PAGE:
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The Yucatan area has numerous sites with Mayan ruins. While some sites cover vast areas and have been well preserved or restored others are much smaller and have suffered over the years. Many of the sites still have vast areas that are yet to be excavated and explored.
Covering 150 acres, the ruins of Uxmal are unusual in that its water system used man-made cisterns to collect water, rather than collecting water from cenotes like many of the other ruins. The Magician's Pyramid has rounded sides with a great height and steepness making it unique among Mayan structures, however it is rivaled by the Governor's palace's size and complex stonework as the masterpiece of Uxmal.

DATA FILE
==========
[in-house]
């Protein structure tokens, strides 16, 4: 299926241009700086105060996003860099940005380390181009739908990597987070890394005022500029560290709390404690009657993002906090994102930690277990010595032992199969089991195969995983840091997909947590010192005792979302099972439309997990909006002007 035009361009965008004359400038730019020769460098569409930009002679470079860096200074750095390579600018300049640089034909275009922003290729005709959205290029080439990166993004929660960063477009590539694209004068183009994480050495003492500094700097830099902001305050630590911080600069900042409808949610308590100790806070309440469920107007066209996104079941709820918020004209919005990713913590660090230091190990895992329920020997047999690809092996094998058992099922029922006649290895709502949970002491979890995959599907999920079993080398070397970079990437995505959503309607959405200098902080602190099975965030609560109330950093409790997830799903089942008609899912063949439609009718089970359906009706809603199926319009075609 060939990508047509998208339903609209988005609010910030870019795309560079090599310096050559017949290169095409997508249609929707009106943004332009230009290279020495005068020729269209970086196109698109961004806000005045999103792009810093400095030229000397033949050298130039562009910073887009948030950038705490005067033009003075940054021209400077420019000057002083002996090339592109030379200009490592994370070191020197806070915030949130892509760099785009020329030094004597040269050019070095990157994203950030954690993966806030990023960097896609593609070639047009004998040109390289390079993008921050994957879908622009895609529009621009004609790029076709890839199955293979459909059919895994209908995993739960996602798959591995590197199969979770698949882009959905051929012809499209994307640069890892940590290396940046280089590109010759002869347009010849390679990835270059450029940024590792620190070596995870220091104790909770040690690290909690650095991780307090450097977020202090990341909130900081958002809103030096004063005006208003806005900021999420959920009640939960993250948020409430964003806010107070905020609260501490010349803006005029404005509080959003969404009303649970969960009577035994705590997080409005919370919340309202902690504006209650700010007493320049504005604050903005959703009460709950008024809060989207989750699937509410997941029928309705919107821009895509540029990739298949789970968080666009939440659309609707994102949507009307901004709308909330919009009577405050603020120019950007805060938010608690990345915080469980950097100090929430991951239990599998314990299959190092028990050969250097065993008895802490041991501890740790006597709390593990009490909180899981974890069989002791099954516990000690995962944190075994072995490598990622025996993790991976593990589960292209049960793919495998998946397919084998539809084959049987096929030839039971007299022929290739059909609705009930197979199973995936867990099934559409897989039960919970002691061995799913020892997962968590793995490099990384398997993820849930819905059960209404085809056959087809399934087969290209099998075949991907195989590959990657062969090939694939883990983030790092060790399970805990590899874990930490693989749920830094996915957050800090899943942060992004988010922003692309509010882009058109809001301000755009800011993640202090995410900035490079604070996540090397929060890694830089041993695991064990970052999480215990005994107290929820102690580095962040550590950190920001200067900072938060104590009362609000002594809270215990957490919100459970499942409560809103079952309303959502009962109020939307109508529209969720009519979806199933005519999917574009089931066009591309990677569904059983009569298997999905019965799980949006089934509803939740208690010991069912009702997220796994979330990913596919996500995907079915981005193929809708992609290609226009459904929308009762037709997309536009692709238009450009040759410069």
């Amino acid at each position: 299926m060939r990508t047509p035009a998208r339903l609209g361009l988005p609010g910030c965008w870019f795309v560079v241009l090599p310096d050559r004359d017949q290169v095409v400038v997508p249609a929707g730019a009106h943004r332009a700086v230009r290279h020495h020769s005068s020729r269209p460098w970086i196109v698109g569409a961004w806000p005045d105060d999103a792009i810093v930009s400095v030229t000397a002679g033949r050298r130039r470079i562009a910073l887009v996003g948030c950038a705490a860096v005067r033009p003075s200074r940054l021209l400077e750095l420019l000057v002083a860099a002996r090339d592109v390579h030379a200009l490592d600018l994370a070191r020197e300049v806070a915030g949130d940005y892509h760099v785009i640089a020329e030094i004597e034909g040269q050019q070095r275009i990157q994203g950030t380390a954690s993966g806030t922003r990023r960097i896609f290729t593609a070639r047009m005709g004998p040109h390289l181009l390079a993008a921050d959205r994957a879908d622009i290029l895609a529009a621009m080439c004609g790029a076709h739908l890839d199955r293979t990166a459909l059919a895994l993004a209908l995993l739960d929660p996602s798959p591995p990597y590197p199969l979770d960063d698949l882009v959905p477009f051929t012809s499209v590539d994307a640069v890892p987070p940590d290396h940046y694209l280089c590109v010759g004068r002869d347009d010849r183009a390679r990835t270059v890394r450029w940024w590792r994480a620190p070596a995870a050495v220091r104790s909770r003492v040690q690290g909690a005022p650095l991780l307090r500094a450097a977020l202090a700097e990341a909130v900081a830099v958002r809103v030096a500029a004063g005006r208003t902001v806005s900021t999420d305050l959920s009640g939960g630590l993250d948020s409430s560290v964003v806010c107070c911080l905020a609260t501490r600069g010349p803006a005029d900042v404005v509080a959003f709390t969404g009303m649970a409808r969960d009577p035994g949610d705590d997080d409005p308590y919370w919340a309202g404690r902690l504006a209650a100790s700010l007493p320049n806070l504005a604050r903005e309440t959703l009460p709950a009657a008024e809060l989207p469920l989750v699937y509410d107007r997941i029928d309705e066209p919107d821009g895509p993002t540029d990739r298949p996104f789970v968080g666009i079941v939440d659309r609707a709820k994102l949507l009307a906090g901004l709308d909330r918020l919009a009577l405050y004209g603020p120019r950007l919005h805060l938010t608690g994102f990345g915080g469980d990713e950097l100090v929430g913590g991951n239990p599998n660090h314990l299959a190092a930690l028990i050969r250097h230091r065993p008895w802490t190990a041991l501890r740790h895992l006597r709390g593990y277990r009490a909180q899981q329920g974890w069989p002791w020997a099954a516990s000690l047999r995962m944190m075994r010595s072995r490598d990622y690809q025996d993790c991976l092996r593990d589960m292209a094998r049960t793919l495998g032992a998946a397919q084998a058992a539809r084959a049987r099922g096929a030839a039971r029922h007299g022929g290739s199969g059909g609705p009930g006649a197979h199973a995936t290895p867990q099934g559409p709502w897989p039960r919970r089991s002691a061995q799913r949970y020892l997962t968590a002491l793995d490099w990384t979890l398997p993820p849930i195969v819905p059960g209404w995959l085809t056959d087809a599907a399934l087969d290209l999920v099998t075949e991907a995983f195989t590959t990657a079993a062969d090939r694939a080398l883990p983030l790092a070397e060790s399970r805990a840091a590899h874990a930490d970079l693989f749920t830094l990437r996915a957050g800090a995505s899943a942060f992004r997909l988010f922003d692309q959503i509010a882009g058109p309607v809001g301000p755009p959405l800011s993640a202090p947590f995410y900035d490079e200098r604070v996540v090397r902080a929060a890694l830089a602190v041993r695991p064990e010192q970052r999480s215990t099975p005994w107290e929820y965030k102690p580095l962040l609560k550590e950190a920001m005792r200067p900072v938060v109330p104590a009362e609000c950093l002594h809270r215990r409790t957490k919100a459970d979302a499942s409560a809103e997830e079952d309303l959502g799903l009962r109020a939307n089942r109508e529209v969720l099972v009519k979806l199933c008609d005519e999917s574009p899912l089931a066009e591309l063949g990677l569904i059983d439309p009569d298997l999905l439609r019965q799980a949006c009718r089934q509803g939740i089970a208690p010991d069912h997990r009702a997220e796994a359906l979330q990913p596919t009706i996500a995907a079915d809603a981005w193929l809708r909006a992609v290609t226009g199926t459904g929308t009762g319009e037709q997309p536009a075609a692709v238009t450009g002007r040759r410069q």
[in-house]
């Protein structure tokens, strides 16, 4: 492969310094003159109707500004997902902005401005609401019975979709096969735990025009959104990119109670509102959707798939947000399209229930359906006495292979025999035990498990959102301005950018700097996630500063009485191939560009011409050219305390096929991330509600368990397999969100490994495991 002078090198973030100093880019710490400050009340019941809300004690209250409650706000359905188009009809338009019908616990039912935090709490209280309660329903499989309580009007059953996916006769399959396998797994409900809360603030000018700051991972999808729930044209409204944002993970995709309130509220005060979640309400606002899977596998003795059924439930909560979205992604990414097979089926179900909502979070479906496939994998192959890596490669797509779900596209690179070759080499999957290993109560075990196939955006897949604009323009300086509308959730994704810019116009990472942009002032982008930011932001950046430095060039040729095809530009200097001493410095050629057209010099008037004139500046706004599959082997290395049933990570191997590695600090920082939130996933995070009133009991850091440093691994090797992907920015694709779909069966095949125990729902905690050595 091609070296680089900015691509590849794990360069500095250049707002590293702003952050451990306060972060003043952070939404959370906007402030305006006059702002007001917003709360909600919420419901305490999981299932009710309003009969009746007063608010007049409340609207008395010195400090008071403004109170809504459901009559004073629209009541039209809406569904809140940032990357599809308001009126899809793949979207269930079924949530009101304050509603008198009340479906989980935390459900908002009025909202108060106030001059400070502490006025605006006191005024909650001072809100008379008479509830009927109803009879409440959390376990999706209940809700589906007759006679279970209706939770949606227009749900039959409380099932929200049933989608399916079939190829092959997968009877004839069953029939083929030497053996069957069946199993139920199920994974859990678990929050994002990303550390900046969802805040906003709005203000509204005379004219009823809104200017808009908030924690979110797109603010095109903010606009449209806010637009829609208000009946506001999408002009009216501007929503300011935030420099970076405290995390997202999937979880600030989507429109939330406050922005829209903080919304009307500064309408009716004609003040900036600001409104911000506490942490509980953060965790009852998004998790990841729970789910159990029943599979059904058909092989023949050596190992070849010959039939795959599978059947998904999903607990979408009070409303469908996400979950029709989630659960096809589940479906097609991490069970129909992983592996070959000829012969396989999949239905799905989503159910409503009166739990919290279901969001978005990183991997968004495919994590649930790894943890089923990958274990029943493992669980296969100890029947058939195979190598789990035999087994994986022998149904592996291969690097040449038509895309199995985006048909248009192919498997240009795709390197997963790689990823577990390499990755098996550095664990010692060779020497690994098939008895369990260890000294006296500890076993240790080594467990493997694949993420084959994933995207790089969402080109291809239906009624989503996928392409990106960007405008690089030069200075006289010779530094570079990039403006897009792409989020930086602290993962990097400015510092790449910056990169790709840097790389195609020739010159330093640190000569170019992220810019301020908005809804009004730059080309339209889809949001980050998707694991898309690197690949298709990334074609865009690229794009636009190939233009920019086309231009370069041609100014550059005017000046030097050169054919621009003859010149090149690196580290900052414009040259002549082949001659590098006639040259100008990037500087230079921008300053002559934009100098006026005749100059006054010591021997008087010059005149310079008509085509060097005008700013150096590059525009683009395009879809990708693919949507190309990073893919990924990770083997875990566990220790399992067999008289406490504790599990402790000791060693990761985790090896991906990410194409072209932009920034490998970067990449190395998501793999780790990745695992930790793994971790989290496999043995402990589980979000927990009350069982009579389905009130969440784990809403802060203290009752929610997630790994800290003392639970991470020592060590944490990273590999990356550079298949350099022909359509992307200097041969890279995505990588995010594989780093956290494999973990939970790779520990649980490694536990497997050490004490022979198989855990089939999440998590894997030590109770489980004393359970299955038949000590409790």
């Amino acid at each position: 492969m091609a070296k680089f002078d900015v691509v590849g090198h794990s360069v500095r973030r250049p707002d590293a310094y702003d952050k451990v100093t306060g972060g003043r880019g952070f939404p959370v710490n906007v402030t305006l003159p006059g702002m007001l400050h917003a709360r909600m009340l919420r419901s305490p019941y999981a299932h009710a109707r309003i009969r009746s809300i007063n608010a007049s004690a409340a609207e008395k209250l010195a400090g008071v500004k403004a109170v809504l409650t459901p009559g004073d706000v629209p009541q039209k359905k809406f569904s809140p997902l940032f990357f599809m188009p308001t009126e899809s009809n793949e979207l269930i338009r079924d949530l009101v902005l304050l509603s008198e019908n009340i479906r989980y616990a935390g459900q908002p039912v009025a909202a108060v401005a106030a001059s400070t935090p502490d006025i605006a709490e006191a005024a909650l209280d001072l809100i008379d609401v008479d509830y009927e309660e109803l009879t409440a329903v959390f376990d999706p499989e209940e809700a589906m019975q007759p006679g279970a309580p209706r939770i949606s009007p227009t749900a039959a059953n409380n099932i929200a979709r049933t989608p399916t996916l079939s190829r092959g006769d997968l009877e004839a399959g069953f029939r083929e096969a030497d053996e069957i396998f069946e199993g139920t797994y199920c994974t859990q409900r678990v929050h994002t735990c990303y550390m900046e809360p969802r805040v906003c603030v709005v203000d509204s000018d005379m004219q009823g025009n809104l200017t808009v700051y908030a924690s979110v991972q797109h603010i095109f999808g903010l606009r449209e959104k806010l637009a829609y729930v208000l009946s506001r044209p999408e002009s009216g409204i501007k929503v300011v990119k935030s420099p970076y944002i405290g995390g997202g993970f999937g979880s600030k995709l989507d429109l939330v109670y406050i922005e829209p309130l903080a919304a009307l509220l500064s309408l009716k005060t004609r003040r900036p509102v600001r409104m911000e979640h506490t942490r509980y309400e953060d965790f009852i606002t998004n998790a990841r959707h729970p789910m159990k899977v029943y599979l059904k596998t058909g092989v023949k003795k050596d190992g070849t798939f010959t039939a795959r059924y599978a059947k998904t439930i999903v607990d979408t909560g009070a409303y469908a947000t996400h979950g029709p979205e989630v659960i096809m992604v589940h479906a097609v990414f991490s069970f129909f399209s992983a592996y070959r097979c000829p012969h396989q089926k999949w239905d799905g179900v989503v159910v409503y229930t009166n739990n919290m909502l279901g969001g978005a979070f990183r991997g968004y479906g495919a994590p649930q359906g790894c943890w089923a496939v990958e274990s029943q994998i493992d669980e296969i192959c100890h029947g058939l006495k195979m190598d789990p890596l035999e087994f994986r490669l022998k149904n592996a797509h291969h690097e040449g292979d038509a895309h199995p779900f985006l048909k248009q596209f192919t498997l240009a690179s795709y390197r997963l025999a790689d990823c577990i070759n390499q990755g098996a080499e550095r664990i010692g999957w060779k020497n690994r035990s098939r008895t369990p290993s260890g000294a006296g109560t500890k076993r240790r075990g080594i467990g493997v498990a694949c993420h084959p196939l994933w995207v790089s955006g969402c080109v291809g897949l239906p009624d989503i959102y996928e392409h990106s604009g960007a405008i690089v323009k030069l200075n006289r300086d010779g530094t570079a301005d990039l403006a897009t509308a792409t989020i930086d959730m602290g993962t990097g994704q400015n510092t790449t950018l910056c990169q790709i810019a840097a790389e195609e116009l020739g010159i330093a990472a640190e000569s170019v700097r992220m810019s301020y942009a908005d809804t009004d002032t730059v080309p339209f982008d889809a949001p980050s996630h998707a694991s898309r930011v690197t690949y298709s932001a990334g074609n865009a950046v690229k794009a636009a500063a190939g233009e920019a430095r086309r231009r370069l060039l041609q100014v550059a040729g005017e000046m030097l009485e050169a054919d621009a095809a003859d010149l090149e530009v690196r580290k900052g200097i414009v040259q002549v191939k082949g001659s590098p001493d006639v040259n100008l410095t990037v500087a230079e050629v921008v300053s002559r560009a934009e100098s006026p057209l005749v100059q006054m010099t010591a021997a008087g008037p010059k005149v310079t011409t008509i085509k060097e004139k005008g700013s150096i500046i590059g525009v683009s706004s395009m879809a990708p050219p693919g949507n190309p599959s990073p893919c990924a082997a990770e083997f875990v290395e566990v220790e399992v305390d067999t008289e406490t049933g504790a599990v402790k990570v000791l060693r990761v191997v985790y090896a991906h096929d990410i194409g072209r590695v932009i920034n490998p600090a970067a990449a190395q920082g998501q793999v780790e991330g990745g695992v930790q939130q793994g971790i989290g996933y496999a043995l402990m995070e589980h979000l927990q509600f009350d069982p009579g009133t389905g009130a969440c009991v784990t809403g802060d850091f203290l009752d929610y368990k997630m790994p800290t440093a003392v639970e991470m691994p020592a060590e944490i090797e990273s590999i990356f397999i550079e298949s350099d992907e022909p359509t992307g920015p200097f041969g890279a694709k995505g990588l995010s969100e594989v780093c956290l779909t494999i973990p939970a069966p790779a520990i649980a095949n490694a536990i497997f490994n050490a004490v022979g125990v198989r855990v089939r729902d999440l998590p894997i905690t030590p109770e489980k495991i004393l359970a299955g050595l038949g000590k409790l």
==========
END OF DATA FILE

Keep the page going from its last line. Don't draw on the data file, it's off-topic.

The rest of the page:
With a continuous architectural sequence that covers fourteen centuries and found in the Calakmul Biosphere Reserve the UNESCO World Heritage Site Calakmul has more than 6,750 structures, as well as the tallest pyramid in Mexico. The pyramid has a height of 180ft with a palace at the top. The 120 carved stelae depict the Mayans at work or in the market place and there are a number of images of a women, who is believed to have been one of the cities rulers.
Kabah is believed to have been a dependency of Uxmal as the two cities are linked by a Sacbe or white road that was used by the Mayans as a ceremonial causeway due to the arches at each end. The Palace of the Masks is an impressive site due to the hundreds of stone masks of the rain god Chac covering the façade.